A simple business transaction spoke volumes—nay, anthologies—about the cultural decimation of unsuspecting little Bayonne, N.J., in the 1980s. Finally and reluctantly, the owners of the Spread Eagle tavern sold out. New management changed the handle to the far more pedestrian Oliver's Bar, haven of social and alcoholic mediocrity among the disenfranchised 20-something community. I don't know about you, but I think the Eagle must have been a much more interesting place, especially given the fact that it catered mostly to men—tee-hee.
A place like that, in fact, would have helped advance the action in Hysterical Blindness, the current entry from Backyard Productions. As it stands, this is certainly a spirited piece, with decent chemistry and a lighting design that just won't quit amid its insistence that you focus on the moral of the piece. But too often, Laura Cahill's script turns to story devices for their own sakes. Nothing in the play points to Bayonne as a better setting than Wichita Falls, any more than 1987 (the exact year) works more efficiently than 1433. The characters are disparate and fun as conceived by director Francis Gercke, but they also suffer from a lack of those vital cultural parameters (except, of course, for Spread Eagle, the coolest bar name in recorded history).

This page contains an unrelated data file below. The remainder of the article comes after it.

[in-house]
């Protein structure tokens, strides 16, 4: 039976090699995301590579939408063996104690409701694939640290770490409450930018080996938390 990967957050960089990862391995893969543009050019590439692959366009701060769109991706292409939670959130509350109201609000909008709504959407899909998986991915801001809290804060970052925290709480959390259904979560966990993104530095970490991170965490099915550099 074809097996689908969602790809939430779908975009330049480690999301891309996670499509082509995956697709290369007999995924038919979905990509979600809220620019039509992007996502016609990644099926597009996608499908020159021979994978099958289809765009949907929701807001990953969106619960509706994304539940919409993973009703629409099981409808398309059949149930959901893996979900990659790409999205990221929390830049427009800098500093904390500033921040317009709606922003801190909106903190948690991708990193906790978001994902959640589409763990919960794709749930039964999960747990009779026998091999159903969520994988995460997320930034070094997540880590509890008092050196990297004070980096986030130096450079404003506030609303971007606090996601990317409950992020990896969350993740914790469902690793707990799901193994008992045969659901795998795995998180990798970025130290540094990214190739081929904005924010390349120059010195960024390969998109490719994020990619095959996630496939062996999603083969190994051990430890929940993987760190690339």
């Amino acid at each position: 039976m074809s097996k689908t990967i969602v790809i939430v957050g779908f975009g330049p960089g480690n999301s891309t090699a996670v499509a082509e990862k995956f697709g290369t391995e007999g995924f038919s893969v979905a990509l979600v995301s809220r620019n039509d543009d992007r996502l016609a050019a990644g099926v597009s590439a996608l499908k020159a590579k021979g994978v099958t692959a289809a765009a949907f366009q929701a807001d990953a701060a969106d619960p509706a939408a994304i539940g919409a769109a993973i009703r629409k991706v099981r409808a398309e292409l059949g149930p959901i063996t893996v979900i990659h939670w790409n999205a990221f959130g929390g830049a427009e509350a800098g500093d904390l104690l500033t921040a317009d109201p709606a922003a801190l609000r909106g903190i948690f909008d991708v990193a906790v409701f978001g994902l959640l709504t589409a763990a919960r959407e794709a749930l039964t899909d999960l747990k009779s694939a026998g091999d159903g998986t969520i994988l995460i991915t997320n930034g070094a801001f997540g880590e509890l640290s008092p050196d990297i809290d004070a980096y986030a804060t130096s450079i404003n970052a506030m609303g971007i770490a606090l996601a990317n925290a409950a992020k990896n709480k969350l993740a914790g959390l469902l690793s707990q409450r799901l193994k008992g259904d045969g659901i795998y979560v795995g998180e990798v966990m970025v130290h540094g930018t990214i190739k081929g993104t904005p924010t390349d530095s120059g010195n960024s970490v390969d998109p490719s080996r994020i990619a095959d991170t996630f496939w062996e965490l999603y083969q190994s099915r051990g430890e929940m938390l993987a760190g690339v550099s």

We do get the idea that bright-but-ditzy Debby (Jessica John) likes the beer at Oliver's a lot, especially on weekends. She's also been known to dispense her favors freely between bouts of despair over her aimlessness in life, and she commiserates with the vapid Beth (Amanda Sitton) on the best and worst of it all. Once, in fact, her despond resulted in an attack of hysterical blindness, or temporary loss of vision due to stress. Meanwhile, her waitress mom Virginia (Jill Drexler) has taken up with Nick (Dale Morris), a dimwitted but earnest sort whose main satisfaction lies in this budding relationship. The simple things, he seems to say, will fuel happiness—as if Debby'd ever listen.
Everybody's fine in their portrayals, with Nick's dull, frumpy exterior an ideal counterpoint to Debby's flash and bellow. Beneath the bombast, Debby's a mixed-up little kid, and John reflects this to a T. Dylan Seaton is properly aloof as Debby's would-be boyfriend Rick; Jonathan Sachs makes the most of his short-lived character Bobby the bartender; and Eric Lotze's great one-note light design insists we hear Cahill out.
And never mind that at least one musical entry in M. Scott Garbau's sound design is from the '70s, or that he passed over Tears for Fears' magnificent “Head Over Heels” as a cue for Debby's amorous sensibilities. His music beds color the action well, especially because he knows when to exercise restraint.
But c'mon. It's friggin' 1987. Chernobyl; a huge nuclear arms treaty; the Challenger space shuttle disaster; the Karen Ann Quinlan right-to-die flap: That recent history provides a million flashpoints for Debby's desire to turn her life around, and not a one of 'em does Cahill address. She's given Debby and the others a forum for their discontent, but she never really lets them speak. Surely, the world in 1987 revolved around more than Debby, Oliver's or, for that matter, unsuspecting little Bayonne, N.J. This review is based on the opening-night performance of April 20. Hysterical Blindness runs through May 11 at Cygnet Theatre's Rolando venue, 6663 El Cajon Blvd. $18-$25. 619-995-2225 or www.sdbackyardproductions.com.